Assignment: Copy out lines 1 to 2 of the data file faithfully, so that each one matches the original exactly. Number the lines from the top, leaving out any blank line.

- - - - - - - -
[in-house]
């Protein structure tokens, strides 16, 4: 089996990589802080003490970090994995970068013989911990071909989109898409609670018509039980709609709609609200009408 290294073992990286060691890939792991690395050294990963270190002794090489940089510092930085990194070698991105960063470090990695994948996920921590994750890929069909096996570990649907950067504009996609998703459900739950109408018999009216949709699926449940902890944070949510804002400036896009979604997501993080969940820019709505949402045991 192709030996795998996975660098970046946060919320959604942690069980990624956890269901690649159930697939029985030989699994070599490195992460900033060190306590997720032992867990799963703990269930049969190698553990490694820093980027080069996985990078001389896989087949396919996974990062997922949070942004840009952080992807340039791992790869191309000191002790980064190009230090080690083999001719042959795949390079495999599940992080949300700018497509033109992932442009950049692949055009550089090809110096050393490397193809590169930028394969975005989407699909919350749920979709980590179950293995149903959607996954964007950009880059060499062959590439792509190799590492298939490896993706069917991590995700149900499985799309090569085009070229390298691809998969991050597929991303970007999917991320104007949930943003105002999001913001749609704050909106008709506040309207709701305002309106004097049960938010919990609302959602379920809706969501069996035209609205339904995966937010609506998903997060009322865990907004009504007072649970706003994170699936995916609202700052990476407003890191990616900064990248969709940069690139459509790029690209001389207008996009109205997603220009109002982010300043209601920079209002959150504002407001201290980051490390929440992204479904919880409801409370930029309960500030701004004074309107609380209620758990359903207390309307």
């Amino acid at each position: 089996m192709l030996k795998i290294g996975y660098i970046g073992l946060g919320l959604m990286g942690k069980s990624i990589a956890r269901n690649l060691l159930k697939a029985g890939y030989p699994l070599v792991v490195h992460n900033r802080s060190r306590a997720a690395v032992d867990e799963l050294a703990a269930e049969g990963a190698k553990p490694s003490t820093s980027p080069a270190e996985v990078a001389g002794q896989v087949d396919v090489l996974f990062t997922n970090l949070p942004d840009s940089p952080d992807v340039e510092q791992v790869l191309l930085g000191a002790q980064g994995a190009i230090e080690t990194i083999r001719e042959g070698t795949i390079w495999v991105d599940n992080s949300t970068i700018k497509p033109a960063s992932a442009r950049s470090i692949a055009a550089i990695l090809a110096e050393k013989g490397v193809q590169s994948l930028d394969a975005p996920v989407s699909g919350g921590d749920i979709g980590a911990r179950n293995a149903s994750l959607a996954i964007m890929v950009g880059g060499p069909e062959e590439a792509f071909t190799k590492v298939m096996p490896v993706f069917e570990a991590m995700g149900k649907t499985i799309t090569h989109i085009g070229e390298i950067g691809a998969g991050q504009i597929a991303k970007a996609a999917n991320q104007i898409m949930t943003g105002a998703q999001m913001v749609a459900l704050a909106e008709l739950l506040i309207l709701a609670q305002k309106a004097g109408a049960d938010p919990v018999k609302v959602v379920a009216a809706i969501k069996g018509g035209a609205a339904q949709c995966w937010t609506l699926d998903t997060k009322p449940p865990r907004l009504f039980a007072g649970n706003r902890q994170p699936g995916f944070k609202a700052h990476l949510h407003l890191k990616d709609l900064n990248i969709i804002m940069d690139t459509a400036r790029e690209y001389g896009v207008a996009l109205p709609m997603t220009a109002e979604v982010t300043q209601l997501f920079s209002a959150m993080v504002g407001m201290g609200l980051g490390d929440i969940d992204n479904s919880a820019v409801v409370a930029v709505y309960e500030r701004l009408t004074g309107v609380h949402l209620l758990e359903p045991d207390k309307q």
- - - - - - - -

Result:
[in-house]
């Protein structure tokens, strides 16, 4: 089996990589802080003490970090994995970068013989911990071909989109898409609670018509039980709609709609609200009408 290294073992990286060691890939792991690395050294990963270190002794090489940089510092930085990194070698991105960063470090990695994948996920921590994750890929069909096996570990649907950067504009996609998703459900739950109408018999009216949709699926449940902890944070949510804002400036896009979604997501993080969940820019709505949402045991 192709030996795998996975660098970046946060919320959604942690069980990624956890269901690649159930697939029985030989699994070599490195992460900033060190306590997720032992867990799963703990269930049969190698553990490694820093980027080069996985990078001389896989087949396919996974990062997922949070942004840009952080992807340039791992790869191309000191002790980064190009230090080690083999001719042959795949390079495999599940992080949300700018497509033109992932442009950049692949055009550089090809110096050393490397193809590169930028394969975005989407699909919350749920979709980590179950293995149903959607996954964007950009880059060499062959590439792509190799590492298939490896993706069917991590995700149900499985799309090569085009070229390298691809998969991050597929991303970007999917991320104007949930943003105002999001913001749609704050909106008709506040309207709701305002309106004097049960938010919990609302959602379920809706969501069996035209609205339904995966937010609506998903997060009322865990907004009504007072649970706003994170699936995916609202700052990476407003890191990616900064990248969709940069690139459509790029690209001389207008996009109205997603220009109002982010300043209601920079209002959150504002407001201290980051490390929440992204479904919880409801409370930029309960500030701004004074309107609380209620758990359903207390309307």